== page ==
Like many a soap opera character, Brady has been a little bit of everything, from motorcycle-riding bad boy to upstanding police commissioner. His full name is Beauregard Aurelius, but he’s always answered to just the two-letter Bo.

The 1980s also gave us Vincent Edward Jackson, better known as Bo, one of the few professional athletes to succeed in both the NFL and major league baseball.

Jackson teamed up with another famous Bo – musician and Rock and Roll Hall of Famer Diddley – to promote his signature shoe in a Nike campaign. Diddley, incidentally, was born Elias Otha Bates. (The origins of his stage name are debated.)

And, of course, there’s also Bo Derek, born Mary Cathleen Collins. There’s the tiniest uptick in the name’s use for girls in the same era, too.


Athletes like Jackson and actors like Bridges kept the baby name Beau in the spotlight, and it rose in use accordingly.

Beau entered the US Top 500 in 2003, reached the Top 250 by 2014, and now stands at #89 as of 2022 – an all-time high.


Beau fits with favorites like Jack, Luke, and Kai. It’s a brief, complete name in one compact syllable.

More reasons the name succeeds?

  • We love our cowboy names, from Wyatt to Kayce.
  • It still feels slightly Southern, which can make a name seem a little more traditional.
  • The American musician puts Beau in the same category as Otis or Cash – just a little bit of extra cool.

Celebrity parents have chosen it for their sons, too. In 2017, Tori Spelling named her youngest Beau, a sibling for Liam, Stella, Hattie, and Finn. While Spelling isn’t in the spotlight these days, there’s no question that she’s an ahead-of-the-trends namer.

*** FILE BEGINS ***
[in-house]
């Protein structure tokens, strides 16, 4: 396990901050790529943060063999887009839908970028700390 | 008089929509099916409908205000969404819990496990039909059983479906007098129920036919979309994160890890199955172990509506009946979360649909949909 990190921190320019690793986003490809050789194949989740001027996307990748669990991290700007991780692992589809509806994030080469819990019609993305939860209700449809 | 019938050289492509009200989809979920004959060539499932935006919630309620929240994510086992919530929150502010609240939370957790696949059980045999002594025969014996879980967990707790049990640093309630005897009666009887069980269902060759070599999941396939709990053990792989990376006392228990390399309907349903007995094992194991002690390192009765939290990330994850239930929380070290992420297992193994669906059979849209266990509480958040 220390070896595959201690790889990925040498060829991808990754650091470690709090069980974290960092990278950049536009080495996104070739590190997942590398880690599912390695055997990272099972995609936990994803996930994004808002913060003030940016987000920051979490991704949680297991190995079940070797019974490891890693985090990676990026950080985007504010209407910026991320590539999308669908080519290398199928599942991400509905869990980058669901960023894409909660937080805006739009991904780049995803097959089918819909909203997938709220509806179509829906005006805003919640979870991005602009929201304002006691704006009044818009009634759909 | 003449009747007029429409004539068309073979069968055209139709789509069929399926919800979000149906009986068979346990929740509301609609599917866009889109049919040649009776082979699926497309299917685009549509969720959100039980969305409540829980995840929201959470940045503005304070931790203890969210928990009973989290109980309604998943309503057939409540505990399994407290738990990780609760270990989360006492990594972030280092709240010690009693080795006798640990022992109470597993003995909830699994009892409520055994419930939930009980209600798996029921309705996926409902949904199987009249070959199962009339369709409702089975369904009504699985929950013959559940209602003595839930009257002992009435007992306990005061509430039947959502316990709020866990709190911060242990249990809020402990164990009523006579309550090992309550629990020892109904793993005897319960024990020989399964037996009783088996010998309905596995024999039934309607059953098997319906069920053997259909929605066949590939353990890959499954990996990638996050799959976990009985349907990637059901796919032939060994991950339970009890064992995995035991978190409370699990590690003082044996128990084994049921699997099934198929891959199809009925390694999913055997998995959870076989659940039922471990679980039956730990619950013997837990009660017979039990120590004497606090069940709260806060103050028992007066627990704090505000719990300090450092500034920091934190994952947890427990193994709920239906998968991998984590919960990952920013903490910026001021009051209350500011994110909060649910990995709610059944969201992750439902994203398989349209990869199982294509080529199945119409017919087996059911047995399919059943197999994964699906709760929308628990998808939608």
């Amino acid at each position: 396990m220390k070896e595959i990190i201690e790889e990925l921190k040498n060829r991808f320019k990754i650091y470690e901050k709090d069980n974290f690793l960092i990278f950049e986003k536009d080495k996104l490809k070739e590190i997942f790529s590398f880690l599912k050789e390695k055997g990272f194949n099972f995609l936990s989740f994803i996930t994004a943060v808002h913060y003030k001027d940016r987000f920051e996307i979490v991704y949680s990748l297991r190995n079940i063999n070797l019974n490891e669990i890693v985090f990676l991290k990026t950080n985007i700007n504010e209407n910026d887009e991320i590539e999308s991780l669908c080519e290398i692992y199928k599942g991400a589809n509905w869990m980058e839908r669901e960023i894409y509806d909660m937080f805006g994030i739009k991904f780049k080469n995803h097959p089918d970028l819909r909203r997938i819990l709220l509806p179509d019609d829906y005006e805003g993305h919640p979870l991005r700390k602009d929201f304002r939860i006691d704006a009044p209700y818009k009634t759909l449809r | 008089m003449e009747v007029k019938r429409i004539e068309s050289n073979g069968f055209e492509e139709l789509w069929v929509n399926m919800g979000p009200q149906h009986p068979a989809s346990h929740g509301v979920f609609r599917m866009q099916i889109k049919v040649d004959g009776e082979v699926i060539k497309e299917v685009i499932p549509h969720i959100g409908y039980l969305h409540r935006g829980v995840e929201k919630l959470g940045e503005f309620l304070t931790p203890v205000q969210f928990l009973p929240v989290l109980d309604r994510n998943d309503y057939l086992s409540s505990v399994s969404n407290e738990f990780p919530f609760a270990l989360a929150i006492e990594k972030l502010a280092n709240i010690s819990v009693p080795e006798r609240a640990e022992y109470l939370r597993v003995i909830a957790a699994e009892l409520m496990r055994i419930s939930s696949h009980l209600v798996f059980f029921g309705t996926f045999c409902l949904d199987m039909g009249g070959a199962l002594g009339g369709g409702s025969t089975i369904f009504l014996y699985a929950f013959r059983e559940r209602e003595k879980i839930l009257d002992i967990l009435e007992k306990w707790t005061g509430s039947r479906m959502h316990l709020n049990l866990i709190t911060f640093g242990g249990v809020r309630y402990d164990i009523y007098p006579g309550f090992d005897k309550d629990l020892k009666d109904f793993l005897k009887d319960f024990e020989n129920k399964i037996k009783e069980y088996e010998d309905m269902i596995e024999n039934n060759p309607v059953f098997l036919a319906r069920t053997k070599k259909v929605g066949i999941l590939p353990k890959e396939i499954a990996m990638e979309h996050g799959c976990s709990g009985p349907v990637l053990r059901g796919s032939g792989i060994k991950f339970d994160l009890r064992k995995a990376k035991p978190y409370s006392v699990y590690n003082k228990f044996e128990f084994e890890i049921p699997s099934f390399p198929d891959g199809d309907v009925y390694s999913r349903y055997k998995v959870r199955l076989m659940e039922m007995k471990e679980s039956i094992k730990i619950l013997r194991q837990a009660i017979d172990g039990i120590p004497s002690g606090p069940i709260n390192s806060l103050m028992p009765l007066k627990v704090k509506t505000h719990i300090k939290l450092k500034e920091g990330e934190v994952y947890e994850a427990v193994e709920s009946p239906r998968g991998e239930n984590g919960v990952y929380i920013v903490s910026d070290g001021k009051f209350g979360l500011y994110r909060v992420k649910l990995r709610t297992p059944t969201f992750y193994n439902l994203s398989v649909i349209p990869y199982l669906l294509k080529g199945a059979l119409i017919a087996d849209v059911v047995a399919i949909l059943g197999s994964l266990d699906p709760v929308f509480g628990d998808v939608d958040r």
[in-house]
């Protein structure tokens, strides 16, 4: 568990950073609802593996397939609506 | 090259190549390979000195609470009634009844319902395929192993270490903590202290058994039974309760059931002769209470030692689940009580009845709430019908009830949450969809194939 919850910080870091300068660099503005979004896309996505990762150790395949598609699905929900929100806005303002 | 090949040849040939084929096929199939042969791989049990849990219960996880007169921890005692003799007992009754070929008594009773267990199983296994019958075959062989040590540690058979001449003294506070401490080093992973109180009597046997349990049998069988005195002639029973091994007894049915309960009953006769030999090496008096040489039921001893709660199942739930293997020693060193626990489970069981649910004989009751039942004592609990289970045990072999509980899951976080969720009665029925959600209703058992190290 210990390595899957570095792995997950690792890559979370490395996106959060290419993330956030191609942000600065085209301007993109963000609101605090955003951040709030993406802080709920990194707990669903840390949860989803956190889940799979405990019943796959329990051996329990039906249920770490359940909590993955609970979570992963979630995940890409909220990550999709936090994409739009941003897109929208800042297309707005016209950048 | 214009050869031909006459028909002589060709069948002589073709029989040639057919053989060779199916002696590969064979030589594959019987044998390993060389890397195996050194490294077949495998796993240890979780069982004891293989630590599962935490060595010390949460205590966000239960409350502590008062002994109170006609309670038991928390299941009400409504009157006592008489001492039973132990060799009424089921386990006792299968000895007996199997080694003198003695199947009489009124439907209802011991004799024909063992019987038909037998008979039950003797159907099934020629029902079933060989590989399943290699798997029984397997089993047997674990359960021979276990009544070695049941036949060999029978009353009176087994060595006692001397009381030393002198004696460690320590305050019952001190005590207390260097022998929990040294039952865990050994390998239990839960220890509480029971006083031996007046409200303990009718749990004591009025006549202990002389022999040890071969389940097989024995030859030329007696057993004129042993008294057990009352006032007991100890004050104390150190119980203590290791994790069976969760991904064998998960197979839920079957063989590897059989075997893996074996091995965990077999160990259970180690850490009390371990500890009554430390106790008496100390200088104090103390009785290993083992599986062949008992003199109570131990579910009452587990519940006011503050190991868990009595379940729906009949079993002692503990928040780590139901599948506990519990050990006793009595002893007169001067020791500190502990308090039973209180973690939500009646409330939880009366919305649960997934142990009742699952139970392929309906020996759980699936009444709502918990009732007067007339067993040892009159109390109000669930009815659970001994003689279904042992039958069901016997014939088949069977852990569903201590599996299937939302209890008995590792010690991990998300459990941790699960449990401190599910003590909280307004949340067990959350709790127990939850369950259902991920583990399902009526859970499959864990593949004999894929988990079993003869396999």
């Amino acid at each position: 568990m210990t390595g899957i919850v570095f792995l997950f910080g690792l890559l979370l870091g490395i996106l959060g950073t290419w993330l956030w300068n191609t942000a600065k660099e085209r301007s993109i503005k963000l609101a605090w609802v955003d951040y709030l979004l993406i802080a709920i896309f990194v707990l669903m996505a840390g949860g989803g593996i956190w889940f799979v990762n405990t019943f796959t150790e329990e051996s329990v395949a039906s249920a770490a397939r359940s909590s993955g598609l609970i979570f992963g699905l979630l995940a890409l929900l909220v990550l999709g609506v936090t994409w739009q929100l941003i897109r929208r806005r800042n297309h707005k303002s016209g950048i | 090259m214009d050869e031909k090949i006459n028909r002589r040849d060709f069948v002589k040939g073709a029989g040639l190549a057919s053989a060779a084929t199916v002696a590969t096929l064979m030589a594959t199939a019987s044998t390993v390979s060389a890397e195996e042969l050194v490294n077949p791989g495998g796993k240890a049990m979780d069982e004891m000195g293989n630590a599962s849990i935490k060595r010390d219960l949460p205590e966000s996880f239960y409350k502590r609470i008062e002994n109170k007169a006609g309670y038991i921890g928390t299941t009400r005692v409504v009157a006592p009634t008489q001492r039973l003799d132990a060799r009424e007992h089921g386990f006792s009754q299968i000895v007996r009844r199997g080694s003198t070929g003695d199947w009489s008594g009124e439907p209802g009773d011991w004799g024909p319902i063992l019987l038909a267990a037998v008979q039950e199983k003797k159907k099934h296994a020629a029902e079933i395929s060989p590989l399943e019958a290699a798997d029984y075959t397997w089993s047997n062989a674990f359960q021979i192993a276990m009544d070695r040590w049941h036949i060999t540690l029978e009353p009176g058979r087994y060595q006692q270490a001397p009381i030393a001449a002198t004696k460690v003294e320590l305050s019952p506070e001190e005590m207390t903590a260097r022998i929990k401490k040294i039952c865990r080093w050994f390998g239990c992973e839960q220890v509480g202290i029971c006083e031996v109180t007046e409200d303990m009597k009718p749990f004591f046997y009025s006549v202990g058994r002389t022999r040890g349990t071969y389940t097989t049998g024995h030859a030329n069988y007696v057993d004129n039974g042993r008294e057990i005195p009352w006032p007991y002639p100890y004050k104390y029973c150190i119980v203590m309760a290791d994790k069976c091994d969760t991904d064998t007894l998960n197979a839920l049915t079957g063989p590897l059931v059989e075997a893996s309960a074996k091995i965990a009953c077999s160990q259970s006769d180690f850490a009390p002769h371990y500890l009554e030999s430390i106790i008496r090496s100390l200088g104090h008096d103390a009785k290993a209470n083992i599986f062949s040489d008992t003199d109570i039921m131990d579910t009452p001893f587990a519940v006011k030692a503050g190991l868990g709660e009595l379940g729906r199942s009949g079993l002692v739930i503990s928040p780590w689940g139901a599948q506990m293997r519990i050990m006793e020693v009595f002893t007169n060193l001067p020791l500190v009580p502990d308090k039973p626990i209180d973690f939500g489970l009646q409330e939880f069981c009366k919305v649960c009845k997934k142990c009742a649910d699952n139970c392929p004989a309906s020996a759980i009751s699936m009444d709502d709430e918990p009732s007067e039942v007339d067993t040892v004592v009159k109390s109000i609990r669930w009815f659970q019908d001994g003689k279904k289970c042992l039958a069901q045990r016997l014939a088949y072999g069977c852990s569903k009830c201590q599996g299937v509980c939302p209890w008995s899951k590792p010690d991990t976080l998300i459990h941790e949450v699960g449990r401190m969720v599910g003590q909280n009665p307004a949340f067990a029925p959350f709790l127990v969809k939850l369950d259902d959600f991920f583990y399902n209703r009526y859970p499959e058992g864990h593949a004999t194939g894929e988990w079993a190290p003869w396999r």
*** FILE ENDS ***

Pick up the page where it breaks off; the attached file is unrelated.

And we do love the sound.

Beau baby boy names are having a moment. Besides Beau and Bo, the US Top 1000 includes Bode, Bodie, and Bodhi plus Boden and Bowen. Spellings like Bowe, Boe, and Beauden are possible, too, but not currently appearing in the rankings.

All together, it’s no surprise that the baby name Beau has caught on quickly and is racing up the popularity charts.

What do you think of the baby name Beau?

Originally published on March 31, 2010, this post was revised and republished on December 7, 2017 and again on May 23, 2023.

baby name Beau baby name Beau

About Abby Sandel

Whether you're naming a baby, or just all about names, you've come to the right place! Appellation Mountain is a haven for lovers of obscure gems and enduring classics alike.

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What do you think?


  1. This post answered a question I’ve had for a long time. In the movie, Annie (as in little orphan Annie), there’s a line in a song (You’re never fully dressed without a smile) that I’ve never understood.
    “Your clothes may be bogrummelly…”
    Now I see it must be Beau Brummel -y!

    It makes sense now!

  2. I knew a girl named Beau and I think it’s just lovely. I even think that spelling is so pretty…it’s the beginning of Beautiful after all. Is Beau just too absurd for a girl? What about spelling it Bow? Like tying a bow….

  3. I am a Beau, actually, and there aren’t that many of us around. I think I’ve only met 2 others in the last 29 years! As a kid, I swore i was going to change my name the minute I turned 18, but I’ve grown into it since then.
    Still, I do invariably end up having to spell it any time I’m asked for my name, and answering a phone by saying “Hi, this is Beau speaking” generally gets the response “Hi Boris” 🙂